With the development of CT scanners, Kidney cancer can now be detected early.
With advanced treatments and improved surgical techniques, kidney cancers can often be removed while leaving the majority of the kidney intact. Some cancers are larger and require the entire kidney to be removed.
Most kidney cancers are detected early, and the survival rate reaches 79-100%.
Hundreds of thousands of kidney cancer survivors are in the US.
What are risks for kidney cancer?
- Family history of kidney cancer
- High blood pressure
- Chronic kidney failure/dialysis
What symptoms should I look for?
Typically, kidney cancer does not have any symptoms. Rarely patients will see blood in their urine or on a urine test. Most kidney cancers are found “incidentally” or when patients are being screened for something else with a CT or other image of the abdomen.
Are there different stages to kidney cancer?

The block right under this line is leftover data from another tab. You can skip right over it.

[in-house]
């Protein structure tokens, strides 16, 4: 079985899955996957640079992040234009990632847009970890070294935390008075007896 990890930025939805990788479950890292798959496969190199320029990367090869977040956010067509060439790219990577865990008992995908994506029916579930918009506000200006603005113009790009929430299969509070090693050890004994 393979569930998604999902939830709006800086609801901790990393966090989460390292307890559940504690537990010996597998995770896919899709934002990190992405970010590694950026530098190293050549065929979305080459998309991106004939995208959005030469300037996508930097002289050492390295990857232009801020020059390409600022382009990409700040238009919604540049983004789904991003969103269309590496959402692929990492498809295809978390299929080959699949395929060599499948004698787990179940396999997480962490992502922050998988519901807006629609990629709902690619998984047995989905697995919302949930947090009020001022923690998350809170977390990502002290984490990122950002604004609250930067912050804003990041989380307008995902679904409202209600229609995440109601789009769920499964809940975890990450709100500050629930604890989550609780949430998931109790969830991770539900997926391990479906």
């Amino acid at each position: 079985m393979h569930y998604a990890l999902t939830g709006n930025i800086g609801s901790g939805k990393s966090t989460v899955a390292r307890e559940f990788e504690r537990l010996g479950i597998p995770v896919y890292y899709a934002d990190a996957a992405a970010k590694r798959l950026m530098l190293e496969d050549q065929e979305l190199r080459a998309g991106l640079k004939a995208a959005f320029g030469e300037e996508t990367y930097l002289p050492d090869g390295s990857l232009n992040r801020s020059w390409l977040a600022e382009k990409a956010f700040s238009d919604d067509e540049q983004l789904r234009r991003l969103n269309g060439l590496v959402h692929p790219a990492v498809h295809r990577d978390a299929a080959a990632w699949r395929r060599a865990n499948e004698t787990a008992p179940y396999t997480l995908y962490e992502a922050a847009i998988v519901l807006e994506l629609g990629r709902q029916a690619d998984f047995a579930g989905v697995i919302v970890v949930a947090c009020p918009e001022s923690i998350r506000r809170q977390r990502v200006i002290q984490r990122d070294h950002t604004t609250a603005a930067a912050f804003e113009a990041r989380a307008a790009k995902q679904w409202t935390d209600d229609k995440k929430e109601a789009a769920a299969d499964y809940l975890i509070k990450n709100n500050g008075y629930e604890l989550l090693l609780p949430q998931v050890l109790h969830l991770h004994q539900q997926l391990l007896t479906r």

Yes, kidney cancers can be:
Stage 1: Smaller tumors less than 7 cm, with no spread outside the kidney
Stage 2: Tumors larger than 7 cm with no spread outside the kidney
Stage 3: Tumors that involve some of the veins or lymph nodes near the kidney
Stage 4: Tumors that are spreading to other areas outside the kidney and other lymph nodes
What happens after my surgery?
The National Comprehensive Cancer Network has well established guidelines on how to follow patients after kidney surgery. Generally this means imaging and lab work several times a year for several years. The goal is to make sure no cancer remains, and no cancer shows back up later on.